Cham Language Textbooks Initiative Aims to Save Script

Cham language literacy rates among the roughly 300,000 Cham Muslims in the country are low, with most speaking the language in their homes but unable to read or write the Cham script. A new initiative, however, is aiming to change that with the launch of two new Cham language textbooks funded by the US and the UN.

The Cham script was nearly wiped out during the Khmer Rouge era, during which Chams were targeted and their books destroyed, said Far­i­na So, a re­searcher of Cham oral history at the Documentation Center of Cambodia.

“Cham education before the Khmer Rouge was better, and also there were plenty of texts. But when the Khmer Rouge came, the texts—even the Quran—were de­stroyed,” she said. “After that, we lost everything and had to reconstruct our cultural identity.”

Cham children have little opportunity to write in the Cham script—of which there are two versions, one originating from Arabic and the other derived from an Indian script resembling Khmer, which will be used in the new books. Children generally eith­er have to attend religious schools or learn from older family members to become literate in their primary spoken language.

Leb Ke, a Cham researcher and pro­­gram assistant manager at Emer­ging Markets Con­sult­ing—which has been hired by the US Em­bassy to help with the project—said that three books were being produced: a tea­chers’ edition and two student editions.

“We have two kinds of books: one that teaches you how to read and write Cham script, and one that talks about Cham youth,” said Mr. Ke, adding that the youth-focused book contains 20 essays on issues that af­fect the Cham community, including Khmer-Cham relations, drug abuse and migration.

The target age for the latter book is about 16, according to Mr. Ke, who has spent more than a decade going from village to village collecting old manuscripts that survived the war and talking to elders who still have knowledge of the script.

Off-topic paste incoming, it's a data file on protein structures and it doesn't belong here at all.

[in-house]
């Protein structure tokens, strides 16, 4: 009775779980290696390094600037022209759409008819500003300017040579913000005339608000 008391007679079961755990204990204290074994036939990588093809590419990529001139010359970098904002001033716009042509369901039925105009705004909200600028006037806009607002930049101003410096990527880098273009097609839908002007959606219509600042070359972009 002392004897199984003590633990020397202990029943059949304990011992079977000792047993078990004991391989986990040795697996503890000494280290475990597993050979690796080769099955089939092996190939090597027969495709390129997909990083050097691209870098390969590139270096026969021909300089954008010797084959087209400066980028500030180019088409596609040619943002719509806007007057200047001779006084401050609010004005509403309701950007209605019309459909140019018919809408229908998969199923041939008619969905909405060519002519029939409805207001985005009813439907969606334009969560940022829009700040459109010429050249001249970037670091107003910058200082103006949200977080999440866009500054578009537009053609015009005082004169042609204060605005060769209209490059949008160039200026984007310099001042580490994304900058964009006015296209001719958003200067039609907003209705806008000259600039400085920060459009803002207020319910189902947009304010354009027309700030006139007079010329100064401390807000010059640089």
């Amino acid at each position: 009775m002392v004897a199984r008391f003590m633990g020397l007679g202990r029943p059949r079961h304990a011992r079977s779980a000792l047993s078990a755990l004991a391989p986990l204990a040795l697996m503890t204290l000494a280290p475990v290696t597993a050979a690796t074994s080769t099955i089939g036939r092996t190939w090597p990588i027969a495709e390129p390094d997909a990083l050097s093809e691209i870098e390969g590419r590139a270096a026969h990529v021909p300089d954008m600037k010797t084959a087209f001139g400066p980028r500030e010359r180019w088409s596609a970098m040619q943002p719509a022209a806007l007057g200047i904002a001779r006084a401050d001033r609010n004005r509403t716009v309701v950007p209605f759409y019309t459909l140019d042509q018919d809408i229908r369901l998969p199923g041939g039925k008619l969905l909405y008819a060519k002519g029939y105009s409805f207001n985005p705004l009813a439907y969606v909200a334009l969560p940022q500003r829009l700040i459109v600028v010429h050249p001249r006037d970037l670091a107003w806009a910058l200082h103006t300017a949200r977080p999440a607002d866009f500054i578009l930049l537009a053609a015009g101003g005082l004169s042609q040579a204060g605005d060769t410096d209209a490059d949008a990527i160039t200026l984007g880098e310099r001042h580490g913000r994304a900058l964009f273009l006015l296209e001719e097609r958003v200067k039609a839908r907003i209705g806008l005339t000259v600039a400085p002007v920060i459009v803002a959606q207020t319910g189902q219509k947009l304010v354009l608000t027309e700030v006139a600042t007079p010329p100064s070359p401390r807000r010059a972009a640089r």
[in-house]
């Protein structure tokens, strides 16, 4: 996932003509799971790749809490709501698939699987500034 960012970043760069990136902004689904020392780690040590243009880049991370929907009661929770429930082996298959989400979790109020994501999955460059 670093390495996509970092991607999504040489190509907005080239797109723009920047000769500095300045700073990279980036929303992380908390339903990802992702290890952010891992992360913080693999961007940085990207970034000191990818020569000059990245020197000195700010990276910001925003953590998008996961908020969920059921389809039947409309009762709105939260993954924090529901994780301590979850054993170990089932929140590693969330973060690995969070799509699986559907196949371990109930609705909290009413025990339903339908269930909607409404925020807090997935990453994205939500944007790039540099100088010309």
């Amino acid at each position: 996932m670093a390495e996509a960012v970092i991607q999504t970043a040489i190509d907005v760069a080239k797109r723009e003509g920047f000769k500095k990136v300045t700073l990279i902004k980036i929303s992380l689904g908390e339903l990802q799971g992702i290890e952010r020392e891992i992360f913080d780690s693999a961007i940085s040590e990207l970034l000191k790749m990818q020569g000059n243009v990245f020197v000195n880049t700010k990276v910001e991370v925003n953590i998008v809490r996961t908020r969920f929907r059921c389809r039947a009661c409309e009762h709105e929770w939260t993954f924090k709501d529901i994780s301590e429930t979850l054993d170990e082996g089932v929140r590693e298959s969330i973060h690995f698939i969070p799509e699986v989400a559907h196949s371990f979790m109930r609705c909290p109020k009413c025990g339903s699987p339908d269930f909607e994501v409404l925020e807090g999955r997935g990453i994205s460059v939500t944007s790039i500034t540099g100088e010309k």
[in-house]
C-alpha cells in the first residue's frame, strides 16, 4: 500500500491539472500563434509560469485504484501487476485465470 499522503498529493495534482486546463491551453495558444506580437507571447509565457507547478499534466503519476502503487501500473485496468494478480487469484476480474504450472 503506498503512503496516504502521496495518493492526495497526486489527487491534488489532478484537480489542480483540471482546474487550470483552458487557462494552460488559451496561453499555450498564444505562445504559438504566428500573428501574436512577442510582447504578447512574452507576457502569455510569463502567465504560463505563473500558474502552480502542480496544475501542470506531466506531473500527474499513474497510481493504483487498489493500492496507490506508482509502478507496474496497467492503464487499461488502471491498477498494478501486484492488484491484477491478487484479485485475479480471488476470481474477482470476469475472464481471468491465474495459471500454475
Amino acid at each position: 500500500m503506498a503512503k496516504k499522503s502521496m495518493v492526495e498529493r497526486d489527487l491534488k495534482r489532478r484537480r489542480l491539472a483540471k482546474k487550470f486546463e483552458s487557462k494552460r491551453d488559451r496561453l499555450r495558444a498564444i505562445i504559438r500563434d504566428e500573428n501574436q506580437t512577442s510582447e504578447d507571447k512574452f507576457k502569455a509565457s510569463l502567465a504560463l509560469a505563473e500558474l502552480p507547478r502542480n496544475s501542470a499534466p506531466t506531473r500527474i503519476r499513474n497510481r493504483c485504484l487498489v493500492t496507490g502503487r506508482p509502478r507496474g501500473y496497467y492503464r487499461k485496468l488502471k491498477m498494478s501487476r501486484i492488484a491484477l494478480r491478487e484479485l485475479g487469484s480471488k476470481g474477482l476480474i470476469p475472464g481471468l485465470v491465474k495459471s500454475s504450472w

The project is expected to reach about 200 Cham children in Phnom Penh, Kandal and Kom­pong Chhnang, and the curriculum will be­­­gin following a launch ceremony for the books later this year.

The books will be taught to those students who are interested in after-school classes by newly trained teachers brought on to teach the curriculum, according to Alberto Perez-Pereiro, an anthropologist and project manager at Emerging Markets Consulting.

“This program is not allowed to supplant Khmer education. You can only take this course if you’re Khmer literate,” said Mr. Perez-Pereiro.

Because most children and teen­­agers have never been taught Cham script, the book on the alphabet will teach them the mechanics of the writ­ing system, he added.

“People are very interested in trying to recover this aspect of their heritage. They’ve been speaking it and un­able to read and write it…. It’s an ef­fort to make it a living aspect of the com­­munity rather than just a relic,” he said.

Asked whether the US Embassy was trying to promote the study of the Indian Cham script over the Ara­bic script in a bid to cut down on Chams traveling to study in the Mid­­­dle East, Mr. Perez-Pereiro said that the project was not discriminating.

“The program doesn’t have any religious or political components. In terms of their studies, if they want to go abroad, they’re still going to have to learn Arabic script.

“This program doesn’t hamper them, it doesn’t discourage them from going to madrassas,” he said.



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